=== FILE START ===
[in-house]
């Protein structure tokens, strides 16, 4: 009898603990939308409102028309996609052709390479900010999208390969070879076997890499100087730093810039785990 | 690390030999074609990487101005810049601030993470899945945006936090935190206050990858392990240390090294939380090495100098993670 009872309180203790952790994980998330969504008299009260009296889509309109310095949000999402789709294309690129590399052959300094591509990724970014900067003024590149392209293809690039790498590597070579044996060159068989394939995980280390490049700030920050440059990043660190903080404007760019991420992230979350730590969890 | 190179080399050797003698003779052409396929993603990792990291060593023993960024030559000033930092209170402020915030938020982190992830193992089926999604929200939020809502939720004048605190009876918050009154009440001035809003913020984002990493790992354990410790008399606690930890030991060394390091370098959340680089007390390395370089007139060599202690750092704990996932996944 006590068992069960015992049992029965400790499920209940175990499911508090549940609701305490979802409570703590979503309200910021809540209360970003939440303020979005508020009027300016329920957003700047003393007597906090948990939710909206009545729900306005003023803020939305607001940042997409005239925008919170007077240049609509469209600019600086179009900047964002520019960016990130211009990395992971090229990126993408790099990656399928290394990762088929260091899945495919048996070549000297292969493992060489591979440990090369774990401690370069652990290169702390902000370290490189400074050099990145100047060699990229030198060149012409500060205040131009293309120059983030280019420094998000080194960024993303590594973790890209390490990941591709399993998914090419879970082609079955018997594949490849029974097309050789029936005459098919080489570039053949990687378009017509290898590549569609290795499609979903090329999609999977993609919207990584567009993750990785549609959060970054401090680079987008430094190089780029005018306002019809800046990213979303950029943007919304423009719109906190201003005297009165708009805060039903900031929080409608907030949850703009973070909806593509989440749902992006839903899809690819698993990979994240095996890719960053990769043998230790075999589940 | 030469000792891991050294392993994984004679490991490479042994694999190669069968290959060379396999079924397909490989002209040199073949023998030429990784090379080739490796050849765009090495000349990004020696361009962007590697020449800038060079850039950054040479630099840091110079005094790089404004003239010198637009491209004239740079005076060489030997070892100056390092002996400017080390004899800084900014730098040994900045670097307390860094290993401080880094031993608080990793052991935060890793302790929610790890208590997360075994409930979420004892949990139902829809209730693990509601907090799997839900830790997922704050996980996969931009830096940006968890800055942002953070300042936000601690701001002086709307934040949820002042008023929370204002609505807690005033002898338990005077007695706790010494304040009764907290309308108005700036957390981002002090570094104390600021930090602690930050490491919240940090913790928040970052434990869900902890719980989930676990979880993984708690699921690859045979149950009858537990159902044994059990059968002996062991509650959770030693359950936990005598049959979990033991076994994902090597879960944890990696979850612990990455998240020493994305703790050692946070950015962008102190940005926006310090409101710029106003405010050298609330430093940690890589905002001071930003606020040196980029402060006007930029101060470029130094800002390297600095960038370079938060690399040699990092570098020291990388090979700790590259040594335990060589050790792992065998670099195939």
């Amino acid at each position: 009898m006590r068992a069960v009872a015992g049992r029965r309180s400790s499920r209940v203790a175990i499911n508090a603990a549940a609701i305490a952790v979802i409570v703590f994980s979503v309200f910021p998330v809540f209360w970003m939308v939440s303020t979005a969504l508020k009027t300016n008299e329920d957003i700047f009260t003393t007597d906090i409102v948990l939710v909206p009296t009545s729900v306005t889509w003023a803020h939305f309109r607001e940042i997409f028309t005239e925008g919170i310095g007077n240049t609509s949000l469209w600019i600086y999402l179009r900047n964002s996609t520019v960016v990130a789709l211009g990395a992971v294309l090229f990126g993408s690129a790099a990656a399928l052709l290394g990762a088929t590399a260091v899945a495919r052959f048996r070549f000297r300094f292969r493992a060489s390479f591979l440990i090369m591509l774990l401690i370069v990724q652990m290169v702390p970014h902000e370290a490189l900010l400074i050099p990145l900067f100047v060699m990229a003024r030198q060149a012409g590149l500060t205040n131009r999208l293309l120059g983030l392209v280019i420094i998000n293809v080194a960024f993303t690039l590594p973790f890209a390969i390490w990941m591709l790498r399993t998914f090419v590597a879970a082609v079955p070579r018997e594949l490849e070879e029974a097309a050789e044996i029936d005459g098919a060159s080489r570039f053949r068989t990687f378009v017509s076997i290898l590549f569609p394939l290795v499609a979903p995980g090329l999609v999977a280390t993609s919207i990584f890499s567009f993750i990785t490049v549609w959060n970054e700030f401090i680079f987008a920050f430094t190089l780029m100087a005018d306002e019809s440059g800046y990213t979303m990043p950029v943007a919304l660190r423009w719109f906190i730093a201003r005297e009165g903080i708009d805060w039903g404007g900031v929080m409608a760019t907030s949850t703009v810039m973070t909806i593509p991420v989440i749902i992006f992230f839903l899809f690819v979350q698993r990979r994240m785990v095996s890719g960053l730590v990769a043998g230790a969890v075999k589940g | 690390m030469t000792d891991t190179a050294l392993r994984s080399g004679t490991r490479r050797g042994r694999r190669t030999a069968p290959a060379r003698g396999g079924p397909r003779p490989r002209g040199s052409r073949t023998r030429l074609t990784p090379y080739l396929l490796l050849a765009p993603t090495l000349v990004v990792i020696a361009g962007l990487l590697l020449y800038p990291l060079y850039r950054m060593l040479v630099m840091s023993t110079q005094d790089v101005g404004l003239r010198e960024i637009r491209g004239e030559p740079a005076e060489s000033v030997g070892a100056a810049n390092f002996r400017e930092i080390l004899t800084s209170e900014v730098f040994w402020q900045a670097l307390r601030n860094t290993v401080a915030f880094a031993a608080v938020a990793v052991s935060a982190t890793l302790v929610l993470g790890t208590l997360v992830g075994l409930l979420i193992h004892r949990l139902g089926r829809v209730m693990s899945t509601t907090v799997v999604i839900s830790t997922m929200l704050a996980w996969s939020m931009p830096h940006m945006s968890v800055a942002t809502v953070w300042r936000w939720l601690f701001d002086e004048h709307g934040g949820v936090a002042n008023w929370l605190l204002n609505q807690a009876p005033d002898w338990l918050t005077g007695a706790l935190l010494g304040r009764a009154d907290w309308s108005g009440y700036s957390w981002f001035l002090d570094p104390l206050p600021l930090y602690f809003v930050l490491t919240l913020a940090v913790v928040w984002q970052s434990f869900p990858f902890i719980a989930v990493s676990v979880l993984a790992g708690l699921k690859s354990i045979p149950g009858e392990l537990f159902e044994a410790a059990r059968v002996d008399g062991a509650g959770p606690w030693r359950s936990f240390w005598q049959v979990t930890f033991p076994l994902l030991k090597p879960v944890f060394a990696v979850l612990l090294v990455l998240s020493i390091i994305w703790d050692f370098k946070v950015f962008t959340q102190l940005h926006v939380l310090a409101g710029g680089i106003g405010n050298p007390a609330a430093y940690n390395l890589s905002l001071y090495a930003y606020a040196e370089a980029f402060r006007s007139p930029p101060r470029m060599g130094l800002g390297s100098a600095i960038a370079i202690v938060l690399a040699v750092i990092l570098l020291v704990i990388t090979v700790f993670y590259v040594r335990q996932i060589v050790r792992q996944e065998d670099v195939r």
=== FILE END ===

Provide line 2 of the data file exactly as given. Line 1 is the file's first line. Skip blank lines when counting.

């Protein structure tokens, strides 16, 4: 009898603990939308409102028309996609052709390479900010999208390969070879076997890499100087730093810039785990 | 690390030999074609990487101005810049601030993470899945945006936090935190206050990858392990240390090294939380090495100098993670 009872309180203790952790994980998330969504008299009260009296889509309109310095949000999402789709294309690129590399052959300094591509990724970014900067003024590149392209293809690039790498590597070579044996060159068989394939995980280390490049700030920050440059990043660190903080404007760019991420992230979350730590969890 | 190179080399050797003698003779052409396929993603990792990291060593023993960024030559000033930092209170402020915030938020982190992830193992089926999604929200939020809502939720004048605190009876918050009154009440001035809003913020984002990493790992354990410790008399606690930890030991060394390091370098959340680089007390390395370089007139060599202690750092704990996932996944 006590068992069960015992049992029965400790499920209940175990499911508090549940609701305490979802409570703590979503309200910021809540209360970003939440303020979005508020009027300016329920957003700047003393007597906090948990939710909206009545729900306005003023803020939305607001940042997409005239925008919170007077240049609509469209600019600086179009900047964002520019960016990130211009990395992971090229990126993408790099990656399928290394990762088929260091899945495919048996070549000297292969493992060489591979440990090369774990401690370069652990290169702390902000370290490189400074050099990145100047060699990229030198060149012409500060205040131009293309120059983030280019420094998000080194960024993303590594973790890209390490990941591709399993998914090419879970082609079955018997594949490849029974097309050789029936005459098919080489570039053949990687378009017509290898590549569609290795499609979903090329999609999977993609919207990584567009993750990785549609959060970054401090680079987008430094190089780029005018306002019809800046990213979303950029943007919304423009719109906190201003005297009165708009805060039903900031929080409608907030949850703009973070909806593509989440749902992006839903899809690819698993990979994240095996890719960053990769043998230790075999589940 | 030469000792891991050294392993994984004679490991490479042994694999190669069968290959060379396999079924397909490989002209040199073949023998030429990784090379080739490796050849765009090495000349990004020696361009962007590697020449800038060079850039950054040479630099840091110079005094790089404004003239010198637009491209004239740079005076060489030997070892100056390092002996400017080390004899800084900014730098040994900045670097307390860094290993401080880094031993608080990793052991935060890793302790929610790890208590997360075994409930979420004892949990139902829809209730693990509601907090799997839900830790997922704050996980996969931009830096940006968890800055942002953070300042936000601690701001002086709307934040949820002042008023929370204002609505807690005033002898338990005077007695706790010494304040009764907290309308108005700036957390981002002090570094104390600021930090602690930050490491919240940090913790928040970052434990869900902890719980989930676990979880993984708690699921690859045979149950009858537990159902044994059990059968002996062991509650959770030693359950936990005598049959979990033991076994994902090597879960944890990696979850612990990455998240020493994305703790050692946070950015962008102190940005926006310090409101710029106003405010050298609330430093940690890589905002001071930003606020040196980029402060006007930029101060470029130094800002390297600095960038370079938060690399040699990092570098020291990388090979700790590259040594335990060589050790792992065998670099195939």